select 1046261, 157441 union all
select 6699, 157441 union all
select 157441, 73635 union all
select 767884, 73635 union all
select 1046261, 73635 union all
select 6699, 73635 union all
select 1046261, 767884 union all
select 6699, 767884 union all
select 6699, 1046261

I will keep trying to see if I can come up with a solution but if anyone else can think of something then that'd be great!

Thanks in advance.


I can only write code based on what you provided. Based on the sample data and expected results, what I saw was the max id being retained. With the new data, what are the rules for determining what ID is used? Also, you posted additional data but not additional expected results.


Okay, let me try this sgain from my phone while eating lunch at McDonalds.

Try this, I wrote it on a napkin while eating and looking at the data you posted.


with rCTE as (
select t1.retained, t1.dropped, t1.retained as TopLevel
from dbo.testing t1 left outer join dbo.testing t2 on t1.retained = t2.dropped
where t2.dropped is null
union all
select t1.retained, t1.dropped, r.TopLevel
from dbo.testing t1inner join rCTE r on t1.retained = r.dropped)
update tu set
retained = r.TopLevel
from dbo.testing tu inner join rCTE r on tu.retained = r.retained and tu.dropped = r.dropped;


Let me know if it works. I can't test it on my phone.




Lynn Pettis

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Post #1364245
Posted Tuesday, September 25, 2012 2:25 PM


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Luis Cazares (9/25/2012)
I know it could be a bad solution, and maybe you had tought about it.
But since the rCTE is not scaling well (and it sure won't) why don't you use your original solution in a while loop for @@rowcount > 0?
I'm not sure which will scale better, but it's still an option.


Thanks Luis, your suggestion is valid. I see that Lynne has come back with a potential solution. I will test tomorrow and report back.

Regards.


---------------------------------------------------------


It takes a minimal capacity for rational thought to see that the corporate 'free press' is a structurally irrational and biased, and extremely violent, system of elite propaganda.
David Edwards - Media lens

Society has varying and conflicting interests; what is called objectivity is the disguise of one of these interests - that of neutrality. But neutrality is a fiction in an unneutral world. There are victims, there are executioners, and there are bystanders... and the 'objectivity' of the bystander calls for inaction while other heads fall.
Howard Zinn
Post #1364286
Posted Tuesday, September 25, 2012 11:54 PM


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Here is my code, reformatted the way I like to it.


with rCTE as (
select
t1.retained,
t1.dropped,
t1.retained as TopLevel
from
dbo.testing t1
left outer join dbo.testing t2
on t1.retained = t2.dropped
where
t2.dropped is null
union all
select
t1.retained,
t1.dropped,
r.TopLevel
from
dbo.testing t1
inner join rCTE r
on t1.retained = r.dropped)
update tu set
retained = r.TopLevel
from
dbo.testing tu
inner join rCTE r
on tu.retained = r.retained and
tu.dropped = r.dropped;





Lynn Pettis

For better assistance in answering your questions, click here
For tips to get better help with Performance Problems, click here
For Running Totals and its variations, click here or when working with partitioned tables
For more about Tally Tables, click here
For more about Cross Tabs and Pivots, click here and here
Managing Transaction Logs

SQL Musings from the Desert Fountain Valley SQL (My Mirror Blog)
Post #1364443
Posted Wednesday, September 26, 2012 12:07 AM


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Abu Dina (9/25/2012)
Luis Cazares (9/25/2012)
I know it could be a bad solution, and maybe you had tought about it.
But since the rCTE is not scaling well (and it sure won't) why don't you use your original solution in a while loop for @@rowcount > 0?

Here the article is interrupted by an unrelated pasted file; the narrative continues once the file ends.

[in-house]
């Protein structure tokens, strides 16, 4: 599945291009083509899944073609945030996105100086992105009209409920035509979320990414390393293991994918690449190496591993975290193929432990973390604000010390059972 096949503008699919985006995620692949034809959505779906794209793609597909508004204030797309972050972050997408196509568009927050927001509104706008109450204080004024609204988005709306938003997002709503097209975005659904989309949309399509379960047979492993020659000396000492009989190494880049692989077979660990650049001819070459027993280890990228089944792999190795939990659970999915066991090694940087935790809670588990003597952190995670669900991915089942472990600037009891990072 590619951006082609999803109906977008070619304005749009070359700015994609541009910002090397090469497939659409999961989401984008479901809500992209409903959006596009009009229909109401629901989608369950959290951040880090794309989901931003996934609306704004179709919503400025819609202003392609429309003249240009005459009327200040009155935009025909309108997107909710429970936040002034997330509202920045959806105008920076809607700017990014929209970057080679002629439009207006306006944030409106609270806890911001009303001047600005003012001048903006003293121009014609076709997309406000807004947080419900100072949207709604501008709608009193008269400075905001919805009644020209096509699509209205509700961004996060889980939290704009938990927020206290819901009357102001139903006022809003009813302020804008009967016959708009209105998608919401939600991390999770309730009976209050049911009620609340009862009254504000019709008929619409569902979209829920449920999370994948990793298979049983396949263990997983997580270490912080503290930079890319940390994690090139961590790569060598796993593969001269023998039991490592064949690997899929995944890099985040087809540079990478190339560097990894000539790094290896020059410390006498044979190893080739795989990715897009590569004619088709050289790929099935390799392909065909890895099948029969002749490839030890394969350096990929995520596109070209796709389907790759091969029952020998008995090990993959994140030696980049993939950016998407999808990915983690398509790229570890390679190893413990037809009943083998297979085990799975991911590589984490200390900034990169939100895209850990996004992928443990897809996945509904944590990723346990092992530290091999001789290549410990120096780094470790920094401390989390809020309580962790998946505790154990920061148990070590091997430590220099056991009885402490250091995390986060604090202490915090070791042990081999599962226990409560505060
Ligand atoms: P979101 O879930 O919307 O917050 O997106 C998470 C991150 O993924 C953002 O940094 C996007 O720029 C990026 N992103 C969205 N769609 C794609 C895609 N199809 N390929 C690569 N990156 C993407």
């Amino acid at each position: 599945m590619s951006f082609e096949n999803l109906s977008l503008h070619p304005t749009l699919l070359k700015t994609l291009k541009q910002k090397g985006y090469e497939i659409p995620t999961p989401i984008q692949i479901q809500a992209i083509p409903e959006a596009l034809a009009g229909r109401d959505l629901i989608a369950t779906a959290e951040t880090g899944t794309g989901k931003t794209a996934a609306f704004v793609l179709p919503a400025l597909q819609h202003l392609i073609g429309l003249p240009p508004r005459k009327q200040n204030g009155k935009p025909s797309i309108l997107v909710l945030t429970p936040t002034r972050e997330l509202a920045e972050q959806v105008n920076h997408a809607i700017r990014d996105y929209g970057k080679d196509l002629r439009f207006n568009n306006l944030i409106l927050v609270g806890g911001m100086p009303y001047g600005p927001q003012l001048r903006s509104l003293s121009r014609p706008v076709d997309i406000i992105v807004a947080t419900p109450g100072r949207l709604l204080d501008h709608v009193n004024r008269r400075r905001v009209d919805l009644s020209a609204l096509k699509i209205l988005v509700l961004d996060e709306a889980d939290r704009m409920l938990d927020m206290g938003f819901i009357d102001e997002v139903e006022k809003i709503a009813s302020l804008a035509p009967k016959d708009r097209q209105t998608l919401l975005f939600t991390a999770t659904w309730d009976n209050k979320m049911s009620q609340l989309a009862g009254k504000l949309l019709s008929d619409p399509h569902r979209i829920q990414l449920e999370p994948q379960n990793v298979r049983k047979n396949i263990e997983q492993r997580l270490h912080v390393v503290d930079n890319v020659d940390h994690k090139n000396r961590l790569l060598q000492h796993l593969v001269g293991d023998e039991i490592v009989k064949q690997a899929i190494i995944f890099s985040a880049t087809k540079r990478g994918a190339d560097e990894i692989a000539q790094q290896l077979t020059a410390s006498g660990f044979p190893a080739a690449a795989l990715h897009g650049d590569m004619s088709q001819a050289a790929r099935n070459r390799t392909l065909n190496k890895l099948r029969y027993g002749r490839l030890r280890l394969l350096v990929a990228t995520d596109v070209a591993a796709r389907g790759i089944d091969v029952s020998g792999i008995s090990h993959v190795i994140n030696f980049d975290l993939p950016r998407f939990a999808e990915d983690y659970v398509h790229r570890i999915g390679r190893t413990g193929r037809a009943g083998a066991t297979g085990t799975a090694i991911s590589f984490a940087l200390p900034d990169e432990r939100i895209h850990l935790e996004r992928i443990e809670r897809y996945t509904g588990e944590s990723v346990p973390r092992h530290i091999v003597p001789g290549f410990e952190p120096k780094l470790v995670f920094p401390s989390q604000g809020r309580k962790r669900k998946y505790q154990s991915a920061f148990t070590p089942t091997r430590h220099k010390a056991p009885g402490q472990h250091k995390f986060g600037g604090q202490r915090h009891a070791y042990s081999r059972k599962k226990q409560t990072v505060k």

I'm not sure which will scale better, but it's still an option.


Thanks Luis, your suggestion is valid. I see that Lynne has come back with a potential solution. I will test tomorrow and report back.

Regards.


By the way, no 'e' at the end of Lynn.



Lynn Pettis

For better assistance in answering your questions, click here
For tips to get better help with Performance Problems, click here
For Running Totals and its variations, click here or when working with partitioned tables
For more about Tally Tables, click here
For more about Cross Tabs and Pivots, click here and here
Managing Transaction Logs

SQL Musings from the Desert Fountain Valley SQL (My Mirror Blog)
Post #1364447
Posted Wednesday, September 26, 2012 2:21 AM


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Lynn Pettis (9/25/2012)
Here is my code, reformatted the way I like to it.


with rCTE as (
select
t1.retained,
t1.dropped,
t1.retained as TopLevel
from
dbo.testing t1
left outer join dbo.testing t2
on t1.retained = t2.dropped
where
t2.dropped is null
union all
select
t1.retained,
t1.dropped,
r.TopLevel
from
dbo.testing t1
inner join rCTE r
on t1.retained = r.dropped)
update tu set
retained = r.TopLevel
from
dbo.testing tu
inner join rCTE r
on tu.retained = r.retained and
tu.dropped = r.dropped;




Nice one, Lynn. I was working on something very similar which includes "evidence" in the data that it works;

;WITH rCTE AS (
SELECT [level] = 1, t1.retained, t1.dropped,
--fullchain = CAST(CAST(t1.retained AS VARCHAR(10)) + ',' + CAST(t1.dropped AS VARCHAR(10)) AS VARCHAR(8000)),
Toplevel = t1.retained
FROM dbo.testing t1
LEFT OUTER JOIN dbo.testing t2 ON t1.retained = t2.dropped
WHERE t2.dropped IS NULL
UNION ALL
SELECT [level] = [level] + 1, t1.retained, t1.dropped,
--fullchain = r.fullchain + ',' + CAST(t1.dropped AS VARCHAR(10)),
Toplevel = r.Toplevel
FROM dbo.testing t1
INNER JOIN rCTE r ON t1.retained = r.dropped
)
--SELECT *
--FROM rCTE
--ORDER BY level, dropped

UPDATE tu SET
retained = r.TopLevel
FROM dbo.testing tu
INNER JOIN rCTE r ON tu.dropped = r.dropped;

SELECT * FROM dbo.testing

Where evidence is the column [fullchain].


“Write the query the simplest way. If through testing it becomes clear that the performance is inadequate, consider alternative query forms.” - Gail Shaw

For fast, accurate and documented assistance in answering your questions, please read this article.
Understanding and using APPLY, (I) and (II) Paul White
Hidden RBAR: Triangular Joins / The "Numbers" or "Tally" Table: What it is and how it replaces a loop Jeff Moden
Exploring Recursive CTEs by Example Dwain Camps